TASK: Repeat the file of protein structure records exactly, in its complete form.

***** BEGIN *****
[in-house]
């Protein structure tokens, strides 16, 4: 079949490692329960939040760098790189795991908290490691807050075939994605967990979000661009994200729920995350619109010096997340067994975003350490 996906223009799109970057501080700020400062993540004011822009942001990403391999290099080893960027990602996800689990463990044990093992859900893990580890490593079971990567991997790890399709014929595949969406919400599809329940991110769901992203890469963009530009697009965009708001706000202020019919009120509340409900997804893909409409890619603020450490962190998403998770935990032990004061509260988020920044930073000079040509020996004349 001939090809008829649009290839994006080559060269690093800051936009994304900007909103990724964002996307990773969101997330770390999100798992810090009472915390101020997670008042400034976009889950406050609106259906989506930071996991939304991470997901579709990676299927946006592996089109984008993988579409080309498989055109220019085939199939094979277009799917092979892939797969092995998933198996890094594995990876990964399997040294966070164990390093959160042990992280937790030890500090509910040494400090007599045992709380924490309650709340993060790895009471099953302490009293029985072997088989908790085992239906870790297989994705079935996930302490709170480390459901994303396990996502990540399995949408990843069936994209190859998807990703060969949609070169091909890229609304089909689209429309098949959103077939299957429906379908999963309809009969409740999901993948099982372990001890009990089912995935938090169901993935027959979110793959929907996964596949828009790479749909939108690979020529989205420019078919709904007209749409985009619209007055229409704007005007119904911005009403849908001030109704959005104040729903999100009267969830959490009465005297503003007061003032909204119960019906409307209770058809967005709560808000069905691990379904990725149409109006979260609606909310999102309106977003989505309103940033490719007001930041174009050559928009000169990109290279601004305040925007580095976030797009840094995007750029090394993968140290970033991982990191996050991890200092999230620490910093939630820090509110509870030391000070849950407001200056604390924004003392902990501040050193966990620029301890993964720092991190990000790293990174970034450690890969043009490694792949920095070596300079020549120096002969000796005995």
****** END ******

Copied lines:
[in-house]
């Protein structure tokens, strides 16, 4: 079949490692329960939040760098790189795991908290490691807050075939994605967990979000661009994200729920995350619109010096997340067994975003350490 996906223009799109970057501080700020400062993540004011822009942001990403391999290099080893960027990602996800689990463990044990093992859900893990580890490593079971990567991997790890399709014929595949969406919400599809329940991110769901992203890469963009530009697009965009708001706000202020019919009120509340409900997804893909409409890619603020450490962190998403998770935990032990004061509260988020920044930073000079040509020996004349 001939090809008829649009290839994006080559060269690093800051936009994304900007909103990724964002996307990773969101997330770390999100798992810090009472915390101020997670008042400034976009889950406050609106259906989506930071996991939304991470997901579709990676299927946006592996089109984008993988579409080309498989055109220019085939199939094979277009799917092979892939797969092995998933198996890094594995990876990964399997040294966070164990390093959160042990992280937790030890500090509910040494400090007599045992709380924490309650709340993060790895009471099953302490009293029985072997088989908790085992239906870790297989994705079935996930302490709170480390459901994303396990996502990540399995949408990843069936994209190859998807990703060969949609070169091909890229609304089909689209429309098949959103077939299957429906379908999963309809009969409740999901993948099982372990001890009990089912995935938090169901993935027959979110793959929907996964596949828009790479749909939108690979020529989205420019078919709904007209749409985009619209007055229409704007005007119904911005009403849908001030109704959005104040729903999100009267969830959490009465005297503003007061003032909204119960019906409307209770058809967005709560808000069905691990379904990725149409109006979260609606909310999102309106977003989505309103940033490719007001930041174009050559928009000169990109290279601004305040925007580095976030797009840094995007750029090394993968140290970033991982990191996050991890200092999230620490910093939630820090509110509870030391000070849950407001200056604390924004003392902990501040050193966990620029301890993964720092991190990000790293990174970034450690890969043009490694792949920095070596300079020549120096002969000796005995």